. . . → Read More: Climate Change Summary And Update, June, 2014, By Guy McPherson
The United States and Canada must cut their global emissions of carbon dioxide by 80% to 90% in the next 10 to 15 years, otherwise they will be become an instrument of mass destruction of the Earth and its entire human population
. . . → Read More: Arctic Methane Global Warming Veil
Macy believes that those who “are still on the path and not in one of the ditches” are seeing with clarity that it is “curtains for our way of life” because the prices being paid, or extorted, from the planet are too high.
. . . → Read More: Staying Sane In A Suicidal Culture: Spotlight On Joanna Macy, By Dahr Jamail
Contrary to our cherished assumption of vanquishing all forms of injustice, we must ask ourselves if we are willing to put love into action even if we don’t physically survive. The extremity of the crisis does not limit Sacred Activism, but rather expands it because we make ourselves available to 1) Bearing witness to the likely irreversible horrors of climate chaos and 2) Commitment to compassionate service to all living beings who suffer with us. This requires unwavering engagement with serving the earth community and practicing good manners toward all species in order to make their demise, and ours, easier. Taking one’s own life or succumbing to escapist self-medication is easy. Commitment to a life of service and fortifying one’s own connection with the sacred, thus deepening one’s sense of meaning and purpose, constitute a far more daunting and painful path.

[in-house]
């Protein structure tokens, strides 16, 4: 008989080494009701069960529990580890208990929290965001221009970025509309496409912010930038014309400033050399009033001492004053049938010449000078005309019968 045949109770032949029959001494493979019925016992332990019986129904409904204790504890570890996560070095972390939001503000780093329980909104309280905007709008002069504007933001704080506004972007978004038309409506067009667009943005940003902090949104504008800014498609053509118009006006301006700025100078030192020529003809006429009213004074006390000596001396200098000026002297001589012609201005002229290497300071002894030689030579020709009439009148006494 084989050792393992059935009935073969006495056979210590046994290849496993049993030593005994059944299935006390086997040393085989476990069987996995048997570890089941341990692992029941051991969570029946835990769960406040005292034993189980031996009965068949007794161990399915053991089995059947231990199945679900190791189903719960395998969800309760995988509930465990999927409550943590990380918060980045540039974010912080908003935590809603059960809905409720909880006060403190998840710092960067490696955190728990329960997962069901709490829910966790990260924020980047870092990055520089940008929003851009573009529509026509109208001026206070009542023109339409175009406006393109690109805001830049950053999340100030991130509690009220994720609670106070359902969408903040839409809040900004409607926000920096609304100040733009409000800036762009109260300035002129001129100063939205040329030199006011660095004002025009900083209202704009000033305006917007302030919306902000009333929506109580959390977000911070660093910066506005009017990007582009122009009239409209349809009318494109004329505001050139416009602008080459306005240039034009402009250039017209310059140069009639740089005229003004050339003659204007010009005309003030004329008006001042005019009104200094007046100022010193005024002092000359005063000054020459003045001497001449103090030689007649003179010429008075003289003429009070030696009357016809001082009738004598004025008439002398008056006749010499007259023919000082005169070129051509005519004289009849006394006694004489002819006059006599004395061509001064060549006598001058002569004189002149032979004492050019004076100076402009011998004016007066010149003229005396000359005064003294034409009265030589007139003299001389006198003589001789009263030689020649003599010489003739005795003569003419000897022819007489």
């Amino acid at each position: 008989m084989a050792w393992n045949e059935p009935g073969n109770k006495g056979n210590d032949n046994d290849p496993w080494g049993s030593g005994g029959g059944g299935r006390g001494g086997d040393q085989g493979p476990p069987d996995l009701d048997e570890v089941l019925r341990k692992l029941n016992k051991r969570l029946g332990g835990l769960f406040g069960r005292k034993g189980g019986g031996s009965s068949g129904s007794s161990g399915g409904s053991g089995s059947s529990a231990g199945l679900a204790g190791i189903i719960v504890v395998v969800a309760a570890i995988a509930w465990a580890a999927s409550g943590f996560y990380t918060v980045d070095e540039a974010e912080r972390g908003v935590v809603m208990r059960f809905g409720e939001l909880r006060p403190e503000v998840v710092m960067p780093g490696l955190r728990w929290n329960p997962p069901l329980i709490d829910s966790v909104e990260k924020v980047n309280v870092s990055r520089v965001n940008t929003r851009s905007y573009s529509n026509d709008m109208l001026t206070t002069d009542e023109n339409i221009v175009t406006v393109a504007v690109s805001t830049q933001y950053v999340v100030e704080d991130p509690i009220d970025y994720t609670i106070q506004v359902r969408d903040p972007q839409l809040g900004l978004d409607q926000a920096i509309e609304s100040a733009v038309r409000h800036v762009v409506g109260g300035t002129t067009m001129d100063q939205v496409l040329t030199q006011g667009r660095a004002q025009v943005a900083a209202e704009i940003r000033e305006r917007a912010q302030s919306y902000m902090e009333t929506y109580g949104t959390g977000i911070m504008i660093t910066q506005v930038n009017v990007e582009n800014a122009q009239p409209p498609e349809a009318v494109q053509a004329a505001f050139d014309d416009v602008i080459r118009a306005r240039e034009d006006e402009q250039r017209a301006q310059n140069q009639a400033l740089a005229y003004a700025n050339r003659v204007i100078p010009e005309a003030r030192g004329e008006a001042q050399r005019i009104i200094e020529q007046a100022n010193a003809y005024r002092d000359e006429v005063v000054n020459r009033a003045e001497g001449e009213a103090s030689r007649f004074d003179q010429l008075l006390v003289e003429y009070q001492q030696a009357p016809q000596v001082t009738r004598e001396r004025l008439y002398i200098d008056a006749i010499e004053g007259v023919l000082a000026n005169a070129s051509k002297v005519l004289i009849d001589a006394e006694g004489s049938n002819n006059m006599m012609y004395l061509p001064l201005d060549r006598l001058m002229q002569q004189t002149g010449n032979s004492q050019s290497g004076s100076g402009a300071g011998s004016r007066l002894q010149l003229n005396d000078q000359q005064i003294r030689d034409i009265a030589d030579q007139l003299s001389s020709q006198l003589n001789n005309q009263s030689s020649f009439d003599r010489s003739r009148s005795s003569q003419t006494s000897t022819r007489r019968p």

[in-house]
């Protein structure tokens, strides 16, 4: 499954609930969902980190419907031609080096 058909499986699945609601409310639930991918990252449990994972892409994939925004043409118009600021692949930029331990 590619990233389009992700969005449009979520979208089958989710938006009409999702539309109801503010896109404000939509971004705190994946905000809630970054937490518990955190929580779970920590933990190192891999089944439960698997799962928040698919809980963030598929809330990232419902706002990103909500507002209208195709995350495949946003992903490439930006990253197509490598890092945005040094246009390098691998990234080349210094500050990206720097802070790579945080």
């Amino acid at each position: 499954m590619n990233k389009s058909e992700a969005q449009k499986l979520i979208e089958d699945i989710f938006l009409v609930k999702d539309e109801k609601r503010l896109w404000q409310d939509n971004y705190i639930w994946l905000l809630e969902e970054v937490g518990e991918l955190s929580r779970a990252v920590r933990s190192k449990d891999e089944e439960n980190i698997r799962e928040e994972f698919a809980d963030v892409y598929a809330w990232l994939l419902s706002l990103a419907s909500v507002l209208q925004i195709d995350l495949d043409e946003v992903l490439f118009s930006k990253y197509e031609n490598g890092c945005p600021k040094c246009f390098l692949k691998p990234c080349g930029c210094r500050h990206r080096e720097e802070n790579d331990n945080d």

. . . → Read More: When Surrender Means Not Giving Up: The New Sacred Activism, By Carolyn Baker
Thomas Berry’s acknowledgement of the “Others” may seem archaic or romantically idealized to contemporary Western people, or perhaps even superfluous. His words may seem innocent of, and irrelevant to, the urgency of our times, much as the Dalai Lama’s hopes for teaching children about compassion may seem hopelessly naïve to Western minds. But the Dalai Lama is not looking through the same lens of consciousness as most of us, and neither was Thomas Berry. He inhabited a magnificent, animated world, an ensouled universe. His offerings to the other-than-human beings were not naïve, but rather, deeply informed by the body of Earth and by the cosmic mystery – and intentionally reciprocal. He expressed a consciousness of participation – as if gestures such as acknowledging the more-than-human community actually matter.
. . . → Read More: Thomas Berry And The Evocation Of Participatory Consciousness, By Geneen Marie Haugen
It’s difficult to see how any of this destruction will stop until we realize, in the heart as well as in the head, that we are the sea. The earliest forms of life on Earth sparked in saline deeps. Declining plankton still feed plants and animals even while replenishing the atmosphere. The sea gives us minerals and medicines, moist clouds and mild climates. We can breathe because of it.
. . . → Read More: The Psyche The Size Of The Sea, By Craig Chalquist